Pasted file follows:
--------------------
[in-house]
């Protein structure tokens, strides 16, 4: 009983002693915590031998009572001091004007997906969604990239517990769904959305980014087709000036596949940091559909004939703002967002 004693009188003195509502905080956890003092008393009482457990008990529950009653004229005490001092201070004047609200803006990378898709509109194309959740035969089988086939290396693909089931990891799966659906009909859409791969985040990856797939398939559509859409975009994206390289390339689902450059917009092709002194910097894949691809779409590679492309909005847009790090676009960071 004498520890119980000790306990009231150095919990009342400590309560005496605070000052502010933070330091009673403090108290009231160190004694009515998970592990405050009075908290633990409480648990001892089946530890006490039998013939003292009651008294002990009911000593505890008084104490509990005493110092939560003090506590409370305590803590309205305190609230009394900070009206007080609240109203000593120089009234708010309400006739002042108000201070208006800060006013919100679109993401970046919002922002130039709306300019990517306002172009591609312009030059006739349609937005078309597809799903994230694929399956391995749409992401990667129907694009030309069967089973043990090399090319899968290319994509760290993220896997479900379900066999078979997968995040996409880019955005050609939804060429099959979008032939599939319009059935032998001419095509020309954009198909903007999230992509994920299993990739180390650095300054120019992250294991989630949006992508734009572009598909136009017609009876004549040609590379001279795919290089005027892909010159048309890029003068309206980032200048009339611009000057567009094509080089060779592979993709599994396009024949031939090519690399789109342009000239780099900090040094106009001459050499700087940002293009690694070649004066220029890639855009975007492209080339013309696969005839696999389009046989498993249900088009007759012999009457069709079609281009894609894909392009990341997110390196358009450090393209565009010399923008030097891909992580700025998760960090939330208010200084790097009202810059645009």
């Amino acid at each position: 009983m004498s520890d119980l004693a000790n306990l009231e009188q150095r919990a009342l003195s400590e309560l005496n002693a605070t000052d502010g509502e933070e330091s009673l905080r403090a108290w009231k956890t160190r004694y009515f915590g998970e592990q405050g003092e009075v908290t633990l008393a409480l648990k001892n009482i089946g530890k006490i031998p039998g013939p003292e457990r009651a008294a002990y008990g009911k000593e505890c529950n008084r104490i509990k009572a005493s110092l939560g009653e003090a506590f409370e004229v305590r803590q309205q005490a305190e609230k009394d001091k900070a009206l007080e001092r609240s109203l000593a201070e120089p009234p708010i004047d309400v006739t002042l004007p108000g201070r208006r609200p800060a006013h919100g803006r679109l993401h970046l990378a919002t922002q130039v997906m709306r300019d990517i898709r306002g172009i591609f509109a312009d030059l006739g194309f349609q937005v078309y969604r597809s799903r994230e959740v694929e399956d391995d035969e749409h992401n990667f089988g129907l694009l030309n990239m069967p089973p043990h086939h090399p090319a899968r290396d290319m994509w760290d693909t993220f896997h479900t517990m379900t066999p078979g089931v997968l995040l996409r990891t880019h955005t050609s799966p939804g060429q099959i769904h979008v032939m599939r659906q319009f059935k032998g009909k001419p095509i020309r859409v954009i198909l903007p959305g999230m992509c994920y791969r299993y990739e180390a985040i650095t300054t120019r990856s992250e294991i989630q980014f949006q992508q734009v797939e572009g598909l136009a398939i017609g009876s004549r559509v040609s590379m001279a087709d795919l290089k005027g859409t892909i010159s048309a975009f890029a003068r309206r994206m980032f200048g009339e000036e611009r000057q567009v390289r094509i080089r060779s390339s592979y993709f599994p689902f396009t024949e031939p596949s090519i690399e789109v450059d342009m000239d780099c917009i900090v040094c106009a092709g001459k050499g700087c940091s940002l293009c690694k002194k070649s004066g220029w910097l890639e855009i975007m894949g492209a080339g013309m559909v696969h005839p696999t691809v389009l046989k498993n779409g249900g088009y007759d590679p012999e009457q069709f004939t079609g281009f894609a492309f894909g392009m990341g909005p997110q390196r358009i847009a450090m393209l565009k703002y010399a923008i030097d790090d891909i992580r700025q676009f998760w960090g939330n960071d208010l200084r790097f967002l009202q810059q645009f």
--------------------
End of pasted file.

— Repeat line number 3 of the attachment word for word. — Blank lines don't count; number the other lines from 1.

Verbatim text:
């Amino acid at each position: 009983m004498s520890d119980l004693a000790n306990l009231e009188q150095r919990a009342l003195s400590e309560l005496n002693a605070t000052d502010g509502e933070e330091s009673l905080r403090a108290w009231k956890t160190r004694y009515f915590g998970e592990q405050g003092e009075v908290t633990l008393a409480l648990k001892n009482i089946g530890k006490i031998p039998g013939p003292e457990r009651a008294a002990y008990g009911k000593e505890c529950n008084r104490i509990k009572a005493s110092l939560g009653e003090a506590f409370e004229v305590r803590q309205q005490a305190e609230k009394d001091k900070a009206l007080e001092r609240s109203l000593a201070e120089p009234p708010i004047d309400v006739t002042l004007p108000g201070r208006r609200p800060a006013h919100g803006r679109l993401h970046l990378a919002t922002q130039v997906m709306r300019d990517i898709r306002g172009i591609f509109a312009d030059l006739g194309f349609q937005v078309y969604r597809s799903r994230e959740v694929e399956d391995d035969e749409h992401n990667f089988g129907l694009l030309n990239m069967p089973p043990h086939h090399p090319a899968r290396d290319m994509w760290d693909t993220f896997h479900t517990m379900t066999p078979g089931v997968l995040l996409r990891t880019h955005t050609s799966p939804g060429q099959i769904h979008v032939m599939r659906q319009f059935k032998g009909k001419p095509i020309r859409v954009i198909l903007p959305g999230m992509c994920y791969r299993y990739e180390a985040i650095t300054t120019r990856s992250e294991i989630q980014f949006q992508q734009v797939e572009g598909l136009a398939i017609g009876s004549r559509v040609s590379m001279a087709d795919l290089k005027g859409t892909i010159s048309a975009f890029a003068r309206r994206m980032f200048g009339e000036e611009r000057q567009v390289r094509i080089r060779s390339s592979y993709f599994p689902f396009t024949e031939p596949s090519i690399e789109v450059d342009m000239d780099c917009i900090v040094c106009a092709g001459k050499g700087c940091s940002l293009c690694k002194k070649s004066g220029w910097l890639e855009i975007m894949g492209a080339g013309m559909v696969h005839p696999t691809v389009l046989k498993n779409g249900g088009y007759d590679p012999e009457q069709f004939t079609g281009f894609a492309f894909g392009m990341g909005p997110q390196r358009i847009a450090m393209l565009k703002y010399a923008i030097d790090d891909i992580r700025q676009f998760w960090g939330n960071d208010l200084r790097f967002l009202q810059q645009f």